In short:

- The cross product tracks all the “cross interactions” between dimensions
- There are 6 interactions (2 in each dimension), with signs based on the
`xyzxyz`

order

**Connection with the Determinant**

You can calculate the cross product using the determinant of this matrix:

There’s a neat connection here, as the determinant (“signed area/volume”) tracks the contributions from orthogonal components.

There are theoretical reasons why the cross product (as an orthogonal vector) is only available in 0, 1, 3 or 7 dimensions. However, the cross product as a single number is essentially the determinant (a signed area, volume, or hypervolume as a scalar).

**Connection with Curl**

Curl measures the twisting force a vector field applies to a point, and is measured with a vector perpendicular to the surface. Whenever you hear “perpendicular vector” start thinking “cross product”.

We take the “determinant” of this matrix:

Instead of multiplication, the interaction is taking a partial derivative. As before, the vec(i) component of curl is based on the vectors and derivatives in the vec(j) and vec(k) directions.

**Relation to the Pythagorean Theorem**

The cross and dot product are like the orthogonal sides of a triangle:

For unit vectors, where |a| = |b| = 1 , we have:

I cheated a bit in the grid diagram, as we have to track the squared magnitudes (as done in the Pythagorean Theorem).

**Advanced Math**

The cross product & friends get extended in Clifford Algebra and Geometric Algebra. I’m still learning these.

**Cross Products of Cross Products**

Sometimes you’ll have a scenario like:

First, the cross product isn’t associative: order matters.

Next, remember what the cross product is doing: finding orthogonal vectors. If any two components are parallel (vec(a) parallel to vec(b)) then there are no dimensions pushing on each other, and the cross product is zero (which carries through to 0 times vec(c)).

But it’s ok for vec(a) and vec(c) to be parallel, since they are never directly involved in a cross product, for example:

Whoa! How’d we get back to vec(j)? We asked for a direction perpendicular to both vec(i) and vec(j), and made that direction perpendicular to vec(i) again. Being “doubly perpendicular” means you’re back on the original axis.

**Dot Product of Cross Products**

Now if we take

what happens? We’re forced to do vec(a) times vec(b) first, because vec(b) · vec(c) returns a scalar (single number) which can’t be used in a cross product.

If vec(a) and vec(c) are parallel, what happens? Well, vec(a) times vec(b) is perpendicular to vec(a), which means it’s perpendicular to vec(c), so the dot product with vec(c) will be zero.

I never really memorized these rules, I have to think through the interactions.

**Other Coordinate Systems**

The Unity game engine is left-handed, OpenGL (and most math/physics tools) are right-handed. Why?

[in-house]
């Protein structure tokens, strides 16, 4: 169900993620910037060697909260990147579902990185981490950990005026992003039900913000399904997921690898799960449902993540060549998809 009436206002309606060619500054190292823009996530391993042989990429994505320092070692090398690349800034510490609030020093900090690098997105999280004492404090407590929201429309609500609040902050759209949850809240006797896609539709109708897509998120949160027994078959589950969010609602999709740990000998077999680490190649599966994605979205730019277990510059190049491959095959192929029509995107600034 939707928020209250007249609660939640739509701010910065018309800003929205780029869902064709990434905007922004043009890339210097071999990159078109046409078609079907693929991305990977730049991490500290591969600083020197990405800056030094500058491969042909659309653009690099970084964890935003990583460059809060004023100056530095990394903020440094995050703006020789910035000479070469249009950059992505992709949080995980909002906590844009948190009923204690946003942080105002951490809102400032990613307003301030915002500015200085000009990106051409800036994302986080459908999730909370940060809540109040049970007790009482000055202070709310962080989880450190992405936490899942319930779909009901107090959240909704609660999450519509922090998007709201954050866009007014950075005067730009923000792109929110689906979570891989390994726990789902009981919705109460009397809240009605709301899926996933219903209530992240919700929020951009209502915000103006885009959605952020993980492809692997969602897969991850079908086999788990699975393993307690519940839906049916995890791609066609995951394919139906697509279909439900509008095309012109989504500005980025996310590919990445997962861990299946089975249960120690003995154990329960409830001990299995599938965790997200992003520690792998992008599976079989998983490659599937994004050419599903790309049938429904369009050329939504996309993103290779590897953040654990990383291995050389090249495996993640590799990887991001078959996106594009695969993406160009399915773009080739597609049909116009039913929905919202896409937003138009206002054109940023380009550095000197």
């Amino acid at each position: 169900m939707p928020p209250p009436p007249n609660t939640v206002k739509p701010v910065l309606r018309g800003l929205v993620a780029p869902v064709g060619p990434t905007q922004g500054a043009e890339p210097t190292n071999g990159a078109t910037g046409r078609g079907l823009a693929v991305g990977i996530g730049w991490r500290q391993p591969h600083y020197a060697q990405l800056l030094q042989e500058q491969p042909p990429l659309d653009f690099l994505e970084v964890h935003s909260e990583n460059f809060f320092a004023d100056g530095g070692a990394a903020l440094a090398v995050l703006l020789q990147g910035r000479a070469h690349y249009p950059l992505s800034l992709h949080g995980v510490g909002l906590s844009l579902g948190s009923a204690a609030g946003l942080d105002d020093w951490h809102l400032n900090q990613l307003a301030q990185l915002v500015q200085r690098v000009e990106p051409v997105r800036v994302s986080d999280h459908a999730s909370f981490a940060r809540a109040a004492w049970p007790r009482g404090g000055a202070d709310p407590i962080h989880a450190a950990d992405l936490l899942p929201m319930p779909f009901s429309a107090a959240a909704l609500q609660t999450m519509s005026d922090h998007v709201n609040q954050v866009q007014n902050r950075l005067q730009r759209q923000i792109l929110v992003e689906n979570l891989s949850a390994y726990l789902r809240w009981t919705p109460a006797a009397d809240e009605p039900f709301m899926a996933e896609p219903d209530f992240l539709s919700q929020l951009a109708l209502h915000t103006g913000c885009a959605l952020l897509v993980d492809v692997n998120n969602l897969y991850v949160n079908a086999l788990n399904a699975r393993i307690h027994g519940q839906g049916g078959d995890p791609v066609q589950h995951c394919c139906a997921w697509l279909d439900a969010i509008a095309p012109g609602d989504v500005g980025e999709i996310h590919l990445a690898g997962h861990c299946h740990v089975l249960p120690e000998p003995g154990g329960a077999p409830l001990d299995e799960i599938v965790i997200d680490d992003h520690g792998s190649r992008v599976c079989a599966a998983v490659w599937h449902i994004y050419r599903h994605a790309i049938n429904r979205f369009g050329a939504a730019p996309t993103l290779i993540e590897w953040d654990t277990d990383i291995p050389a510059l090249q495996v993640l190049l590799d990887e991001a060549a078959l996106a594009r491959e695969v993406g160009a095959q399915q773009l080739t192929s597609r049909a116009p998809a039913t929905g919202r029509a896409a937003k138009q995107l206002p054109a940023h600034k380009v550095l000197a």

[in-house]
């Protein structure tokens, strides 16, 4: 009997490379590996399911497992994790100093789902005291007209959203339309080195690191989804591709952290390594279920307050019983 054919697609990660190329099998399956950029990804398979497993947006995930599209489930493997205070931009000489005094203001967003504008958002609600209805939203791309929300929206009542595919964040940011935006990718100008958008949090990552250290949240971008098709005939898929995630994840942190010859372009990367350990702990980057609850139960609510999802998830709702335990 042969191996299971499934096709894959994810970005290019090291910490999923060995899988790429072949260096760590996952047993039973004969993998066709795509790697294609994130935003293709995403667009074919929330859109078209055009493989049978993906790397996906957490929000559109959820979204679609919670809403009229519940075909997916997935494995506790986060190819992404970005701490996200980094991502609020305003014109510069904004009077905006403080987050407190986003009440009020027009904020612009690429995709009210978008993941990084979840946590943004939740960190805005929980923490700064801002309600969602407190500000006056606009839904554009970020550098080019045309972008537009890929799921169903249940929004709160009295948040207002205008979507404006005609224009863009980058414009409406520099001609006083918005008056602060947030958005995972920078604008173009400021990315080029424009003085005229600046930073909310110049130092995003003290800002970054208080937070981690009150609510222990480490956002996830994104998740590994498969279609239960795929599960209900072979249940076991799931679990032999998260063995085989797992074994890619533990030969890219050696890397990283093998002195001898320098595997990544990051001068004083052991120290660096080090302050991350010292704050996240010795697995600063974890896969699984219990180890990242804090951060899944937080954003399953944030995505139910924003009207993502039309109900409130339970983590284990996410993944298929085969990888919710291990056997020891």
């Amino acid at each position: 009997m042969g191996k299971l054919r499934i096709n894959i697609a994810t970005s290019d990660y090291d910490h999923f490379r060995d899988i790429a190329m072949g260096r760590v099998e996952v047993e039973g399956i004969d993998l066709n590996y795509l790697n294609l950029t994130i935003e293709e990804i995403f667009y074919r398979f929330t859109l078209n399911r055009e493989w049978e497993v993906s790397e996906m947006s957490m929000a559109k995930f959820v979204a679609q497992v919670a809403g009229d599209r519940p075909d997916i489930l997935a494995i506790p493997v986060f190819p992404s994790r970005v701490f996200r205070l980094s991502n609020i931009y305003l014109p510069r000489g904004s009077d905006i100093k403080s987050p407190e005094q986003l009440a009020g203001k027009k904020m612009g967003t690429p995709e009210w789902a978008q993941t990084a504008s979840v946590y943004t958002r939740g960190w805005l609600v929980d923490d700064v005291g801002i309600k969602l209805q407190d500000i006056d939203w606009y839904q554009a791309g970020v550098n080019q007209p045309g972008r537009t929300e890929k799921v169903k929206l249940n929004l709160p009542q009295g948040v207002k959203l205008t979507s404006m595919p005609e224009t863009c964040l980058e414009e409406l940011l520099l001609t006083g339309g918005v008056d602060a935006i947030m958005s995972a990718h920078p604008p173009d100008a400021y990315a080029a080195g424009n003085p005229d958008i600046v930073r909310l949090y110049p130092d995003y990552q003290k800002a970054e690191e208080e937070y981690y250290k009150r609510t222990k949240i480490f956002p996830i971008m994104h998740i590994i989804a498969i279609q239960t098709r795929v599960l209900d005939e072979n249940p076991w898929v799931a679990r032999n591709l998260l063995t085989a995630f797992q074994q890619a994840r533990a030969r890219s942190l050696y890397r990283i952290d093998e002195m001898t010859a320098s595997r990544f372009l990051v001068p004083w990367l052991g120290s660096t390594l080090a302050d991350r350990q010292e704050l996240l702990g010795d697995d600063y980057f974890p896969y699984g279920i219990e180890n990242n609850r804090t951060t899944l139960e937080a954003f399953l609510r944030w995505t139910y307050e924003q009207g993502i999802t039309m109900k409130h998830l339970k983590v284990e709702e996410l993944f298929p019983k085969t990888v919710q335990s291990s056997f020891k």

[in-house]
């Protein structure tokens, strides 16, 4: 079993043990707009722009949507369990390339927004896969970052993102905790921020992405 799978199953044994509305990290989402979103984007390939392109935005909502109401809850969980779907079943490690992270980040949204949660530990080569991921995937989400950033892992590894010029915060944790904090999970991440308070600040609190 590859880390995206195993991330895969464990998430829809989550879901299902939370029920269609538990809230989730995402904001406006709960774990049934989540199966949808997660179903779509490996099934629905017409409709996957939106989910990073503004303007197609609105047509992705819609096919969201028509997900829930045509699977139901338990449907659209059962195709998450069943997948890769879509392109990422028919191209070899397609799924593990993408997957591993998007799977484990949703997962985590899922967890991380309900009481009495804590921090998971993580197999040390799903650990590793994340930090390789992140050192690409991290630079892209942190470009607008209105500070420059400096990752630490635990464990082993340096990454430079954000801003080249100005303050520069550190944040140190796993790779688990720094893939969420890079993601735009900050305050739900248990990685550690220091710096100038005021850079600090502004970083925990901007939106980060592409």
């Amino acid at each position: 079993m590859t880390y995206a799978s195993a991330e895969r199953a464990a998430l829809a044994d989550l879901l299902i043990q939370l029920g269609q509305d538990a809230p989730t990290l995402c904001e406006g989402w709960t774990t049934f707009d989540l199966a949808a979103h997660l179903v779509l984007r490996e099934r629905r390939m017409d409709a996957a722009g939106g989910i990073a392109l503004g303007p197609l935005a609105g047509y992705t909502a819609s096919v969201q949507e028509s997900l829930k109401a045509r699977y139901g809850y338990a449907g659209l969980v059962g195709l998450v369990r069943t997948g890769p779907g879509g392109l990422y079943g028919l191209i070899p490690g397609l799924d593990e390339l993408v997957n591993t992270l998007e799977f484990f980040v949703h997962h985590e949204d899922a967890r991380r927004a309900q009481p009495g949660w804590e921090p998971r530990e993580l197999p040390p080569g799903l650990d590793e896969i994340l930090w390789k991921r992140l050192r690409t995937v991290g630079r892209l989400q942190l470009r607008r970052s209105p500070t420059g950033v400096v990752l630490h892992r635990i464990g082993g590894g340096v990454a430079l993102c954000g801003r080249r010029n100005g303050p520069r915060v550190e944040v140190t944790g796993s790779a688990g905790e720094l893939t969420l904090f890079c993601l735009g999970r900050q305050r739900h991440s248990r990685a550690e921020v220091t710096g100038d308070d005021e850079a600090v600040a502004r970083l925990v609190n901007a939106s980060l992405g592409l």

In a computer game, `x`

goes horizontal, `y`

goes vertical, and `z`

goes “into the screen”. This results in a left-handed system. (Try it: using your right hand, you can see `x`

cross `y`

should point out of the screen).

**Applications of the Cross Product**

- Find the direction perpendicular to two given vectors.
- Find the signed area spanned by two vectors.
- Determine if two vectors are orthogonal (checking for a dot product of 0 is likely faster though).
- “Multiply” two vectors when only perpendicular cross-terms make a contribution (such as finding torque).
- With the quaternions (4d complex numbers), the cross product performs the work of rotating one vector around another (another article in the works!).

Happy math.

]]>While true, there’s a deeper principle at work.

**The Law of Interactions: The whole is based on the parts and the interaction between them.**... Read article

While true, there’s a deeper principle at work.

**The Law of Interactions: The whole is based on the parts and the interaction between them.**

The wording “Law of Cosines” gets you thinking about the mechanics of the formula, not what it means. Part of my learning strategy is rewording ideas into ones that make sense.

The Law of Cosines, after cranking through geometric steps we’re prone to forget, looks like c

^{2}= a^{2}+ b^{2}– 2abcos(C).This is suspiciously like the expansion that if c = (a + b), then c

^{2}= a^{2}+ b^{2}+ 2abThe difference is that 2ab has an extra factor, cos(C), which measures the “actual overlap percentage” (2ab assumes we fully overlap, i.e. where cos(C) = 1).

So, the Law of Cosines is really a generalization of how c

^{2}= (a + b)^{2}expands when components aren’t fully lined up. We’re treating geometric lines as terms in an algebraic expansion.

Imagine a restaurant with a single chef, Alice. She’s overworked, so Bob is hired as her assistant (sous chef).

Based on Alice’s current performance, and Bob’s performance in his interview, what happens when they work together?

Surely the new result must be their combined effort:

Hah! Office workers everywhere are rolling their eyes. You can’t just assume people contribute identically when they’re put together: there are interactions to account for.

Beyond their individual contributions, the two might slow each other down (*Where’d you put the whisk again?*), or find ways to work together (*I’m peeling carrots anyway, use some of mine.*).

In a system with several parts, start with the individual contributions and then ask if their interaction will:

- Help each other
- Hurt each other
- Ignore each other

The original idea that “Total = Alice + Bob” is more generally expressed as: